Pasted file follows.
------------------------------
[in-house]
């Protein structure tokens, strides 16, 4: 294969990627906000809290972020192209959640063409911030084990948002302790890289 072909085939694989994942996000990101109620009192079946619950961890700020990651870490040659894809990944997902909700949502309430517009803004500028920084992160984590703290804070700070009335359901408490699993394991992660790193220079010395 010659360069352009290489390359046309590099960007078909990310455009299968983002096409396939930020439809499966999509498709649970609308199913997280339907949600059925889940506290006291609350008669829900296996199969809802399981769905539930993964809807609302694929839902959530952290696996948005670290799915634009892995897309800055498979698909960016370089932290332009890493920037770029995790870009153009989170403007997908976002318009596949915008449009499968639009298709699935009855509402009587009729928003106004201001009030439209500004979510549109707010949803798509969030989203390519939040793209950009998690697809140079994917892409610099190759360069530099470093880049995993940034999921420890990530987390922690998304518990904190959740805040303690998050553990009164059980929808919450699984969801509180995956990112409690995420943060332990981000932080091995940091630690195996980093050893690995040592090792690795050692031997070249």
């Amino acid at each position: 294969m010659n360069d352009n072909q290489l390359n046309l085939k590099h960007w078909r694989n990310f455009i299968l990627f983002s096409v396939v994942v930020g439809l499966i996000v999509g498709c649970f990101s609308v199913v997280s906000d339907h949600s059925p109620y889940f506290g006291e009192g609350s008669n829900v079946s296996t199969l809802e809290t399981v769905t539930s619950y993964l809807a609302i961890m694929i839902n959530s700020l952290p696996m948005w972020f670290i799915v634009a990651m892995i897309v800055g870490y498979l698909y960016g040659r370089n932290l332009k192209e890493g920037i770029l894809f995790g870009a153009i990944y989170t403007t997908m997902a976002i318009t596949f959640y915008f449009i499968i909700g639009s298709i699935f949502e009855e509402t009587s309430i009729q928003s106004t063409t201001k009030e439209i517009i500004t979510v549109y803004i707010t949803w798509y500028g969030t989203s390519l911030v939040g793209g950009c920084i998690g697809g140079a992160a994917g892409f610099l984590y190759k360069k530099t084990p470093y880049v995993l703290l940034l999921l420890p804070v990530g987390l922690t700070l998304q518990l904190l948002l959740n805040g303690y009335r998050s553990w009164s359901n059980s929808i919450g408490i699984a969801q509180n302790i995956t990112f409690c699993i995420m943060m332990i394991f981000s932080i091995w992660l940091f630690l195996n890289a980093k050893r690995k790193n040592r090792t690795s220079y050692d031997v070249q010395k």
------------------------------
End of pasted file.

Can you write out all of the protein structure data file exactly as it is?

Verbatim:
[in-house]
């Protein structure tokens, strides 16, 4: 294969990627906000809290972020192209959640063409911030084990948002302790890289 072909085939694989994942996000990101109620009192079946619950961890700020990651870490040659894809990944997902909700949502309430517009803004500028920084992160984590703290804070700070009335359901408490699993394991992660790193220079010395 010659360069352009290489390359046309590099960007078909990310455009299968983002096409396939930020439809499966999509498709649970609308199913997280339907949600059925889940506290006291609350008669829900296996199969809802399981769905539930993964809807609302694929839902959530952290696996948005670290799915634009892995897309800055498979698909960016370089932290332009890493920037770029995790870009153009989170403007997908976002318009596949915008449009499968639009298709699935009855509402009587009729928003106004201001009030439209500004979510549109707010949803798509969030989203390519939040793209950009998690697809140079994917892409610099190759360069530099470093880049995993940034999921420890990530987390922690998304518990904190959740805040303690998050553990009164059980929808919450699984969801509180995956990112409690995420943060332990981000932080091995940091630690195996980093050893690995040592090792690795050692031997070249």
């Amino acid at each position: 294969m010659n360069d352009n072909q290489l390359n046309l085939k590099h960007w078909r694989n990310f455009i299968l990627f983002s096409v396939v994942v930020g439809l499966i996000v999509g498709c649970f990101s609308v199913v997280s906000d339907h949600s059925p109620y889940f506290g006291e009192g609350s008669n829900v079946s296996t199969l809802e809290t399981v769905t539930s619950y993964l809807a609302i961890m694929i839902n959530s700020l952290p696996m948005w972020f670290i799915v634009a990651m892995i897309v800055g870490y498979l698909y960016g040659r370089n932290l332009k192209e890493g920037i770029l894809f995790g870009a153009i990944y989170t403007t997908m997902a976002i318009t596949f959640y915008f449009i499968i909700g639009s298709i699935f949502e009855e509402t009587s309430i009729q928003s106004t063409t201001k009030e439209i517009i500004t979510v549109y803004i707010t949803w798509y500028g969030t989203s390519l911030v939040g793209g950009c920084i998690g697809g140079a992160a994917g892409f610099l984590y190759k360069k530099t084990p470093y880049v995993l703290l940034l999921l420890p804070v990530g987390l922690t700070l998304q518990l904190l948002l959740n805040g303690y009335r998050s553990w009164s359901n059980s929808i919450g408490i699984a969801q509180n302790i995956t990112f409690c699993i995420m943060m332990i394991f981000s932080i091995w992660l940091f630690l195996n890289a980093k050893r690995k790193n040592r090792t690795s220079y050692d031997v070249q010395k």